South Africa’s headline unemployment rate hit a record high of 34.4% in the second quarter from 32.6% in the first three months of the year as businesses shed staff due to the devastating economic impact of Covid-19.
The rate was the highest since Statistics South Africa’s quarterly labour force survey began in 2008, with a total of 7.826 million people out of work in the three months to the end of June.
According to an expanded definition of unemployment that includes those discouraged from seeking work, 44.4% of the labour force was without work in the second quarter, from 43.2% in the first quarter. That equates to 11.9 million unemployed by the expanded definition.
Stats SA said the only employment decrease was observed in the formal sector (375 000) in Q2: 2021, while employment gains were observed in the informal sector (184 000), agricultural sector (69 000) and private households (67 000).
Job losses in the second quarter were concentrated in finance, which shed 278 000 jobs, while community and social services lost 166 000 jobs and manufacturing lost 83 000 jobs.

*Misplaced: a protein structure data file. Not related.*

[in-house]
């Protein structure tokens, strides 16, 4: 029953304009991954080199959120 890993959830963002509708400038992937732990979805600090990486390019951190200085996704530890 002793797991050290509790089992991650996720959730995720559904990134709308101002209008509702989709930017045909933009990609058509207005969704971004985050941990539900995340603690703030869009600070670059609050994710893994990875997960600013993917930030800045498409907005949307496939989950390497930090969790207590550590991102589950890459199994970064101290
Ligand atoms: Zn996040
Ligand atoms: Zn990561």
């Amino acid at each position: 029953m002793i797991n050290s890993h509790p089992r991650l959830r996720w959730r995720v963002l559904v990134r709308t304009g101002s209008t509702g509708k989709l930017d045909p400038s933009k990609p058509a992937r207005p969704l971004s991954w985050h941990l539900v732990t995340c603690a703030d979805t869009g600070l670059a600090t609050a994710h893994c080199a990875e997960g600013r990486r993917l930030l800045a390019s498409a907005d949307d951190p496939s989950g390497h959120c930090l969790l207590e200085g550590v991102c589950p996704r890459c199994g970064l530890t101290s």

Quarter-to-quarter and year-on-year changes in the formal sector by industry
Source: Stats SA
Note: Trade refers to wholesale and retail trade; repair of motor vehicles, motorcycles and personal and household goods; hotels and restaurants. Finance refers to financial intermediation, insurance, real estate and business services. Services refers to community, personal and social services.
The South African economy has long suffered from high levels of joblessness, contributing to poverty and inequality that persist nearly three decades after the end of white minority rule and were partly to blame for civil unrest in some parts of the country in July.
The Covid-19 pandemic has exacerbated South Africa’s labour market woes.
President Cyril Ramaphosa has put job creation at the heart of a plan to help the economy recover from the coronavirus crisis, but so far that plan has struggled to gain traction.
“The impact (of Covid-19) that we are seeing is most firms have closed down, … we can see with the rise in unemployment,” Statistician General Risenga Maluleke told a news conference.